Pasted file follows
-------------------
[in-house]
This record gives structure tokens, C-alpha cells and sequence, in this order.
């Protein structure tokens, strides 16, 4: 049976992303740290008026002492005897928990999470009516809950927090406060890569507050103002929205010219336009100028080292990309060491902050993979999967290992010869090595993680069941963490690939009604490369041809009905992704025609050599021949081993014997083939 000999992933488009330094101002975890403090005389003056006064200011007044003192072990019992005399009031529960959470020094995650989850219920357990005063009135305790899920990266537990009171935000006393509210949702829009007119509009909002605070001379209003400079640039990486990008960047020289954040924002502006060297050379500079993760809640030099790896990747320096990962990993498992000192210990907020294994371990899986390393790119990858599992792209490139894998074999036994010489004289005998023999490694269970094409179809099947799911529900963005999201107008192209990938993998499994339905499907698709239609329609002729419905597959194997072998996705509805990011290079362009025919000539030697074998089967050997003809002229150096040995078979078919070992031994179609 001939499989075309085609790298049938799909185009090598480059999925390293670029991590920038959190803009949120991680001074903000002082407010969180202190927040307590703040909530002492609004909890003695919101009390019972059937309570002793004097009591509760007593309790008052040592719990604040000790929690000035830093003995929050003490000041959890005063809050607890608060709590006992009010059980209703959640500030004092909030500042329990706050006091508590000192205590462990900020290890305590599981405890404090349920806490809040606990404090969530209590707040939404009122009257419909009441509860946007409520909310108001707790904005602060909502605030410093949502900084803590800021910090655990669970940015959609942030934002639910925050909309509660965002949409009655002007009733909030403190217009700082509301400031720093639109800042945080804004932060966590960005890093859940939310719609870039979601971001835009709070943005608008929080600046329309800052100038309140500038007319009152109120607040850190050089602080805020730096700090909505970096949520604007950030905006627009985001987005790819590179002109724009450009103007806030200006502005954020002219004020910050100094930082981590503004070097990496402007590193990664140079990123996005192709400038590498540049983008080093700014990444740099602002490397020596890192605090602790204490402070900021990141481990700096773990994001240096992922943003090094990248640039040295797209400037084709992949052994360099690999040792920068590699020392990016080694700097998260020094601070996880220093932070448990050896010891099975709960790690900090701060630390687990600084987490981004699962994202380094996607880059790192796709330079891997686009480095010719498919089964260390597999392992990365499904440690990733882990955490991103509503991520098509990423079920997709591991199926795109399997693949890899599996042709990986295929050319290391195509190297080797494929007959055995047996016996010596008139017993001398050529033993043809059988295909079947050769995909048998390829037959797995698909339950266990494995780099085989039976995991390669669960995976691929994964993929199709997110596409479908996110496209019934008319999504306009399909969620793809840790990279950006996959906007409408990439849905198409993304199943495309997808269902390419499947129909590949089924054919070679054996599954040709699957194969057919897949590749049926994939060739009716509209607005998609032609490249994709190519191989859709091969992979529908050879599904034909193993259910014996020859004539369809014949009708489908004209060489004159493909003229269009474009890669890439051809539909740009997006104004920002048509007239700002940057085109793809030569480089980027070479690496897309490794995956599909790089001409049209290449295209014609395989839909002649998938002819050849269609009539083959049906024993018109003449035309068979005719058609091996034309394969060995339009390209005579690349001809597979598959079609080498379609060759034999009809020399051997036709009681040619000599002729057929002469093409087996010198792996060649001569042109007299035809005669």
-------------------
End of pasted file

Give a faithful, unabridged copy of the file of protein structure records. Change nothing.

[in-house]
This record gives structure tokens, C-alpha cells and sequence, in this order.
């Protein structure tokens, strides 16, 4: 049976992303740290008026002492005897928990999470009516809950927090406060890569507050103002929205010219336009100028080292990309060491902050993979999967290992010869090595993680069941963490690939009604490369041809009905992704025609050599021949081993014997083939 000999992933488009330094101002975890403090005389003056006064200011007044003192072990019992005399009031529960959470020094995650989850219920357990005063009135305790899920990266537990009171935000006393509210949702829009007119509009909002605070001379209003400079640039990486990008960047020289954040924002502006060297050379500079993760809640030099790896990747320096990962990993498992000192210990907020294994371990899986390393790119990858599992792209490139894998074999036994010489004289005998023999490694269970094409179809099947799911529900963005999201107008192209990938993998499994339905499907698709239609329609002729419905597959194997072998996705509805990011290079362009025919000539030697074998089967050997003809002229150096040995078979078919070992031994179609 001939499989075309085609790298049938799909185009090598480059999925390293670029991590920038959190803009949120991680001074903000002082407010969180202190927040307590703040909530002492609004909890003695919101009390019972059937309570002793004097009591509760007593309790008052040592719990604040000790929690000035830093003995929050003490000041959890005063809050607890608060709590006992009010059980209703959640500030004092909030500042329990706050006091508590000192205590462990900020290890305590599981405890404090349920806490809040606990404090969530209590707040939404009122009257419909009441509860946007409520909310108001707790904005602060909502605030410093949502900084803590800021910090655990669970940015959609942030934002639910925050909309509660965002949409009655002007009733909030403190217009700082509301400031720093639109800042945080804004932060966590960005890093859940939310719609870039979601971001835009709070943005608008929080600046329309800052100038309140500038007319009152109120607040850190050089602080805020730096700090909505970096949520604007950030905006627009985001987005790819590179002109724009450009103007806030200006502005954020002219004020910050100094930082981590503004070097990496402007590193990664140079990123996005192709400038590498540049983008080093700014990444740099602002490397020596890192605090602790204490402070900021990141481990700096773990994001240096992922943003090094990248640039040295797209400037084709992949052994360099690999040792920068590699020392990016080694700097998260020094601070996880220093932070448990050896010891099975709960790690900090701060630390687990600084987490981004699962994202380094996607880059790192796709330079891997686009480095010719498919089964260390597999392992990365499904440690990733882990955490991103509503991520098509990423079920997709591991199926795109399997693949890899599996042709990986295929050319290391195509190297080797494929007959055995047996016996010596008139017993001398050529033993043809059988295909079947050769995909048998390829037959797995698909339950266990494995780099085989039976995991390669669960995976691929994964993929199709997110596409479908996110496209019934008319999504306009399909969620793809840790990279950006996959906007409408990439849905198409993304199943495309997808269902390419499947129909590949089924054919070679054996599954040709699957194969057919897949590749049926994939060739009716509209607005998609032609490249994709190519191989859709091969992979529908050879599904034909193993259910014996020859004539369809014949009708489908004209060489004159493909003229269009474009890669890439051809539909740009997006104004920002048509007239700002940057085109793809030569480089980027070479690496897309490794995956599909790089001409049209290449295209014609395989839909002649998938002819050849269609009539083959049906024993018109003449035309068979005719058609091996034309394969060995339009390209005579690349001809597979598959079609080498379609060759034999009809020399051997036709009681040619000599002729057929002469093409087996010198792996060649001569042109007299035809005669």